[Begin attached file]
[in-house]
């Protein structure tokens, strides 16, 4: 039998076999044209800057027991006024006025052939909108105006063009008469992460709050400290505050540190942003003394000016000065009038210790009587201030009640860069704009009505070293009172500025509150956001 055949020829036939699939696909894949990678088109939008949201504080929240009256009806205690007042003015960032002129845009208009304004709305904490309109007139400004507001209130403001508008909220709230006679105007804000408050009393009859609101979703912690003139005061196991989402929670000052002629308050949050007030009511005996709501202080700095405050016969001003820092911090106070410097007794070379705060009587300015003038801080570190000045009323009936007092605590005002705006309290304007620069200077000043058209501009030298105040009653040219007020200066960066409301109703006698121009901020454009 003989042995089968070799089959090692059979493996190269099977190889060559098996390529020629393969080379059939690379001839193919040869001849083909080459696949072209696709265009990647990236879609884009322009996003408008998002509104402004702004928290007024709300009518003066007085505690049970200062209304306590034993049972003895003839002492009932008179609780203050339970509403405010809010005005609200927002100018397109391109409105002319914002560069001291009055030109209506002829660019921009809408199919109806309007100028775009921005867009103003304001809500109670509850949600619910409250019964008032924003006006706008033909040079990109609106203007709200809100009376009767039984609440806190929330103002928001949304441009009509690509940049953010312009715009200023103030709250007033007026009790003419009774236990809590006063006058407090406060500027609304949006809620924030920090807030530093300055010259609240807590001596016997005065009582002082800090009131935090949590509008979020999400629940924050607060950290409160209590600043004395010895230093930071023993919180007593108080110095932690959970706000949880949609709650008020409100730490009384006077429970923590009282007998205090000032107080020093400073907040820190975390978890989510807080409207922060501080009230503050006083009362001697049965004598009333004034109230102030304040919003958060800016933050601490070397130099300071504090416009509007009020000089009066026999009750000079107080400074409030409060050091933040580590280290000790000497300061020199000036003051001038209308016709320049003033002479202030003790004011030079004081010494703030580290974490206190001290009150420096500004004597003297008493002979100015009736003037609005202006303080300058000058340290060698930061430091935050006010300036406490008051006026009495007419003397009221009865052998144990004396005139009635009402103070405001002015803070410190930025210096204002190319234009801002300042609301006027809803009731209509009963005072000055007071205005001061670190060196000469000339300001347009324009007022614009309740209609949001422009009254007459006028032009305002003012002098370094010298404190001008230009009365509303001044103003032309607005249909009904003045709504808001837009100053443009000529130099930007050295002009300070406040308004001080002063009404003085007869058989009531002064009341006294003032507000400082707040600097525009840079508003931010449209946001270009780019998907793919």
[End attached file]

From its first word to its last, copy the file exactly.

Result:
[in-house]
């Protein structure tokens, strides 16, 4: 039998076999044209800057027991006024006025052939909108105006063009008469992460709050400290505050540190942003003394000016000065009038210790009587201030009640860069704009009505070293009172500025509150956001 055949020829036939699939696909894949990678088109939008949201504080929240009256009806205690007042003015960032002129845009208009304004709305904490309109007139400004507001209130403001508008909220709230006679105007804000408050009393009859609101979703912690003139005061196991989402929670000052002629308050949050007030009511005996709501202080700095405050016969001003820092911090106070410097007794070379705060009587300015003038801080570190000045009323009936007092605590005002705006309290304007620069200077000043058209501009030298105040009653040219007020200066960066409301109703006698121009901020454009 003989042995089968070799089959090692059979493996190269099977190889060559098996390529020629393969080379059939690379001839193919040869001849083909080459696949072209696709265009990647990236879609884009322009996003408008998002509104402004702004928290007024709300009518003066007085505690049970200062209304306590034993049972003895003839002492009932008179609780203050339970509403405010809010005005609200927002100018397109391109409105002319914002560069001291009055030109209506002829660019921009809408199919109806309007100028775009921005867009103003304001809500109670509850949600619910409250019964008032924003006006706008033909040079990109609106203007709200809100009376009767039984609440806190929330103002928001949304441009009509690509940049953010312009715009200023103030709250007033007026009790003419009774236990809590006063006058407090406060500027609304949006809620924030920090807030530093300055010259609240807590001596016997005065009582002082800090009131935090949590509008979020999400629940924050607060950290409160209590600043004395010895230093930071023993919180007593108080110095932690959970706000949880949609709650008020409100730490009384006077429970923590009282007998205090000032107080020093400073907040820190975390978890989510807080409207922060501080009230503050006083009362001697049965004598009333004034109230102030304040919003958060800016933050601490070397130099300071504090416009509007009020000089009066026999009750000079107080400074409030409060050091933040580590280290000790000497300061020199000036003051001038209308016709320049003033002479202030003790004011030079004081010494703030580290974490206190001290009150420096500004004597003297008493002979100015009736003037609005202006303080300058000058340290060698930061430091935050006010300036406490008051006026009495007419003397009221009865052998144990004396005139009635009402103070405001002015803070410190930025210096204002190319234009801002300042609301006027809803009731209509009963005072000055007071205005001061670190060196000469000339300001347009324009007022614009309740209609949001422009009254007459006028032009305002003012002098370094010298404190001008230009009365509303001044103003032309607005249909009904003045709504808001837009100053443009000529130099930007050295002009300070406040308004001080002063009404003085007869058989009531002064009341006294003032507000400082707040600097525009840079508003931010449209946001270009780019998907793919």